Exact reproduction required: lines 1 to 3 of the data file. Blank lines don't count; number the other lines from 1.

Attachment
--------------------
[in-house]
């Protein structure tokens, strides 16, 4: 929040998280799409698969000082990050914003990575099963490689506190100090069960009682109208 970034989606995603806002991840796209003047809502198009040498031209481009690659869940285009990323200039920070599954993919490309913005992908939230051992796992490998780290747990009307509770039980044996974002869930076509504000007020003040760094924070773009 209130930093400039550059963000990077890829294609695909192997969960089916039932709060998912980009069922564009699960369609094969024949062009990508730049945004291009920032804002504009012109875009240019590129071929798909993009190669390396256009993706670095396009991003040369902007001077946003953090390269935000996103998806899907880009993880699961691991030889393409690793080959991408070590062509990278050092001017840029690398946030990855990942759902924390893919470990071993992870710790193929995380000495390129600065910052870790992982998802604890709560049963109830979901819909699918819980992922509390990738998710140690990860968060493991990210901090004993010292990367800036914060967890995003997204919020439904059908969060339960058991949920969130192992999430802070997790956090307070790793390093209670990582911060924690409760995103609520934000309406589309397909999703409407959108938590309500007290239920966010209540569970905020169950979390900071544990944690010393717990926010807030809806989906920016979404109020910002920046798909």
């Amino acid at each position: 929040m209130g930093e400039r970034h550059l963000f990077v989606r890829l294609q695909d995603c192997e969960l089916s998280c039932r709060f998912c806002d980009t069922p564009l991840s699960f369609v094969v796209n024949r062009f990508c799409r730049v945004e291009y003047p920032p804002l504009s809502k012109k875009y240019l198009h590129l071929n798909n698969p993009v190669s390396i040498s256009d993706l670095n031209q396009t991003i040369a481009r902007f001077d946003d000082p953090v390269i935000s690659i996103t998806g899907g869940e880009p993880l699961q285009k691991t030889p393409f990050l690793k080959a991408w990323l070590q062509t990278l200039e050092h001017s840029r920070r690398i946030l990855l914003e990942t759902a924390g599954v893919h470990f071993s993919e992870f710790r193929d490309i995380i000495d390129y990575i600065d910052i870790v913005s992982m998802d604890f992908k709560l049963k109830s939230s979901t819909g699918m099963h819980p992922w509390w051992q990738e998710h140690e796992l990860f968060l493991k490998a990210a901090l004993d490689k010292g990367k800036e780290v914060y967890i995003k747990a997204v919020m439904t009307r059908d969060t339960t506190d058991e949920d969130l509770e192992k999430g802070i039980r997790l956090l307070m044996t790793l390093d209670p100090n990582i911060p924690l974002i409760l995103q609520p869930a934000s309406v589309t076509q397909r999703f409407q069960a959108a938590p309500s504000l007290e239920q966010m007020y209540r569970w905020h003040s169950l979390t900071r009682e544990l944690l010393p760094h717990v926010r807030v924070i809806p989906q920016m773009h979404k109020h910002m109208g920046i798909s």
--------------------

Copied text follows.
[in-house]
């Protein structure tokens, strides 16, 4: 929040998280799409698969000082990050914003990575099963490689506190100090069960009682109208 970034989606995603806002991840796209003047809502198009040498031209481009690659869940285009990323200039920070599954993919490309913005992908939230051992796992490998780290747990009307509770039980044996974002869930076509504000007020003040760094924070773009 209130930093400039550059963000990077890829294609695909192997969960089916039932709060998912980009069922564009699960369609094969024949062009990508730049945004291009920032804002504009012109875009240019590129071929798909993009190669390396256009993706670095396009991003040369902007001077946003953090390269935000996103998806899907880009993880699961691991030889393409690793080959991408070590062509990278050092001017840029690398946030990855990942759902924390893919470990071993992870710790193929995380000495390129600065910052870790992982998802604890709560049963109830979901819909699918819980992922509390990738998710140690990860968060493991990210901090004993010292990367800036914060967890995003997204919020439904059908969060339960058991949920969130192992999430802070997790956090307070790793390093209670990582911060924690409760995103609520934000309406589309397909999703409407959108938590309500007290239920966010209540569970905020169950979390900071544990944690010393717990926010807030809806989906920016979404109020910002920046798909």
């Amino acid at each position: 929040m209130g930093e400039r970034h550059l963000f990077v989606r890829l294609q695909d995603c192997e969960l089916s998280c039932r709060f998912c806002d980009t069922p564009l991840s699960f369609v094969v796209n024949r062009f990508c799409r730049v945004e291009y003047p920032p804002l504009s809502k012109k875009y240019l198009h590129l071929n798909n698969p993009v190669s390396i040498s256009d993706l670095n031209q396009t991003i040369a481009r902007f001077d946003d000082p953090v390269i935000s690659i996103t998806g899907g869940e880009p993880l699961q285009k691991t030889p393409f990050l690793k080959a991408w990323l070590q062509t990278l200039e050092h001017s840029r920070r690398i946030l990855l914003e990942t759902a924390g599954v893919h470990f071993s993919e992870f710790r193929d490309i995380i000495d390129y990575i600065d910052i870790v913005s992982m998802d604890f992908k709560l049963k109830s939230s979901t819909g699918m099963h819980p992922w509390w051992q990738e998710h140690e796992l990860f968060l493991k490998a990210a901090l004993d490689k010292g990367k800036e780290v914060y967890i995003k747990a997204v919020m439904t009307r059908d969060t339960t506190d058991e949920d969130l509770e192992k999430g802070i039980r997790l956090l307070m044996t790793l390093d209670p100090n990582i911060p924690l974002i409760l995103q609520p869930a934000s309406v589309t076509q397909r999703f409407q069960a959108a938590p309500s504000l007290e239920q966010m007020y209540r569970w905020h003040s169950l979390t900071r009682e544990l944690l010393p760094h717990v926010r807030v924070i809806p989906q920016m773009h979404k109020h910002m109208g920046i798909s």